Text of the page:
Share Share on Facebook LinkedIn Share on Twitter Pinterest Pathological gamblers have a stronger brain reaction to so-called near-miss events: losing events that come very close to a win. Neuroscientists of the Donders Institute at Radboud University show this in fMRI scans of twenty-two pathological gamblers and just as many healthy controls. The scientific journal Neuropsychopharmacology published their results in an early view article last week.Despite being objective losses, near-misses activate a particular reward-related area in the middle of our brain: the striatum. In the current study, neuroscientist Guillaume Sescousse and his colleagues show that this activity is amplified in pathological gamblers. When compared to healthy controls, pathological gamblers show more activity in the striatum after a near-miss event, than after a complete-miss event (see Figure). This activity is thought to reinforce gambling behaviour, supposedly by fostering an illusion of control on the game.To obtain these results, Sescousse compared fMRI scans of pathological gamblers and healthy adults while they were playing a slot machine game. ‘We’ve made our gambling game as lifelike as possible by improving the visuals, adding more sounds and adapting the speed of the slot wheel compared to previous versions. In our game, the chance for a near-miss was 33%, compared to 17% for a win and 50% for a complete-miss.’ Intensive studyGamblers have a strong illusion of control and they believe in luck more than others when they gamble. ‘It was challenging to find the subjects for this experiment’, according to Sescousse. ‘The prevalence of pathological gambling is relatively low in the Netherlands, and our study was rather intensive. People had to come back to the Donders Institute three times, and they could not have any additional disorders, diseases or drug prescriptions.’What is happening in the mind of a gambler when confronted with a near-miss event? Sescousse: ‘In normal situations near-miss events signal the fact that you are learning: this time you didn’t get it quite yet, but keep practicing and you will. Near-misses thus reinforce your behaviour, which happens by triggering activity in reward-related brain regions like the striatum. This also happens when gambling. But slot machines are random, in contrast to everyday life, which makes them such a great challenge to our brain. That’s why these near-misses may create an illusion of control.’SurpriseAnimal studies have shown that behavioral responses to near‐miss events are modulated by dopamine, but this dopaminergic influence had not yet been tested in humans. Therefore, all subjects performed the experiment twice: one time after receiving a dopamine blocker, and one time after receiving a placebo. Surprisingly, brain responses to near-miss events were not influenced by this manipulation. ‘For me, this is another confirmation of the complexity of the puzzle that we are working on’, Sescousse explains.The study was published in Neuropsychopharmacology. Email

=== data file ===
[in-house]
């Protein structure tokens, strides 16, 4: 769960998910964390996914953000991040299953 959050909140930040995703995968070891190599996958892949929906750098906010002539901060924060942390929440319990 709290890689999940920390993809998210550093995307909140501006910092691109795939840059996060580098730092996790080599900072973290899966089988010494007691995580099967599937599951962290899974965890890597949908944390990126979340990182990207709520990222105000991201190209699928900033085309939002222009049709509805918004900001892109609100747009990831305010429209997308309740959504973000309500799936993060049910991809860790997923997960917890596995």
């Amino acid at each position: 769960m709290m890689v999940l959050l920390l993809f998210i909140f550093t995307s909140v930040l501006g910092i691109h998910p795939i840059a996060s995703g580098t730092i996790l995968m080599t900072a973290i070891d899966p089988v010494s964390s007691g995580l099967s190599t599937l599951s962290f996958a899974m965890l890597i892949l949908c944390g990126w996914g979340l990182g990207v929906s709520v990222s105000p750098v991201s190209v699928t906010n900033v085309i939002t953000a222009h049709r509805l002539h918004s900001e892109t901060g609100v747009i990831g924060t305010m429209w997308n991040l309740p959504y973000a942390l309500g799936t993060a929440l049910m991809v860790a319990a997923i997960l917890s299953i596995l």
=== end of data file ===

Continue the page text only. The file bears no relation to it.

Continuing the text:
Share on Twitter Women underperform on spatial tests when they don’t expect to do as well as men, but framing the tests as social tasks eliminates the gender gap in performance, according to new findings published in Psychological Science, a journal of the Association for Psychological Science. The results show that women performed just as well as their male peers when the spatial tests included human-like figures.“Our research suggests that we may be underestimating the abilities of women in how we measure spatial thinking,” says postdoctoral researcher Margaret Tarampi of the University of California, Santa Barbara. “Given findings that entry into and retention in STEM disciplines is affected by our measures of spatial ability, we may be disproportionately limiting the accessibility of these fields to women because of the ways that we are measuring spatial abilities.”Previous work on spatial thinking has provided some evidence that men are, on average, better than women at certain spatial tasks, such as imagining what an object would look like if it were rotated a specific way. But Tarampi and colleagues Nahal Heydari, a former UCSB undergraduate student, and Mary Hegarty, professor of psychological and brain sciences at UCSB, noticed that little research had investigated whether gender differences exist when it comes to spatial perspective-taking. The researchers were intrigued because being able to imagine objects and environments from another perspective is an ability that we use every day, in tasks such as reading maps, giving directions, and playing video games. LinkedIn Email Pinterest Although the existing gender stereotype about spatial ability suggested that men might be better at spatial perspective-taking than women, Tarampi and colleagues noted that the skill could also be thought of as a test of social ability or empathy, which women are typically thought to be better at.“These expectations based on stereotypes seem to be at odds with each other,” Tarampi explains. The research team devised a series of experiments to investigate whether men’s and women’s perspective taking performance fell in line with either stereotype.In one experiment, the researchers gave 135 college students (65 men, 70 women) two timed perspective-taking tests.In one test, the students saw a picture that included an array of objects, such as a house, a stop sign, a cat, a tree, and a car. They might be told, for example, to imagine standing at the cat, facing in the direction of the tree, while pointing to the car. Below that image, they saw a diagram of a circle with “cat” at the center and an arrow pointing to “tree” – they were asked to draw a second arrow to indicate the direction of the car.Importantly, some of the students received a “social” version of the task, in which the starting point was a person instead of an object.In the second test, the students were shown a map, with a path marked on it. They were told to imagine walking along that path and write an “R” or “L” at each turn, to indicate the direction they would be turning in. Again, some students received a social version of the test, in which a little person was shown at every corner.The students who received the unmodified tests were given instructions that framed perspective taking as a spatial task at which men tend to outperform women, while students who received the social versions of the tests received instructions that framed perspective taking as a social task at which women tend to outperform men.In line with spatial stereotypes, women performed worse than men on the “spatial” versions of the tests.But this gap in performance was completely eliminated when the tests were framed as social in nature.Two additional experiments revealed that simply including the human figure was sufficient to eliminate the gender difference on both tasks, while framing the tests as social tasks only eliminated the gap on the road map test.“These findings encourage researchers to question the nature of how we measure ability,” Tarampi says. “Starting from different theoretical backgrounds can lead to unintentional differences in approaches — in this case, centered on the inclusion or exclusion of social factors — which in turn bias the results.” Share on Facebook Share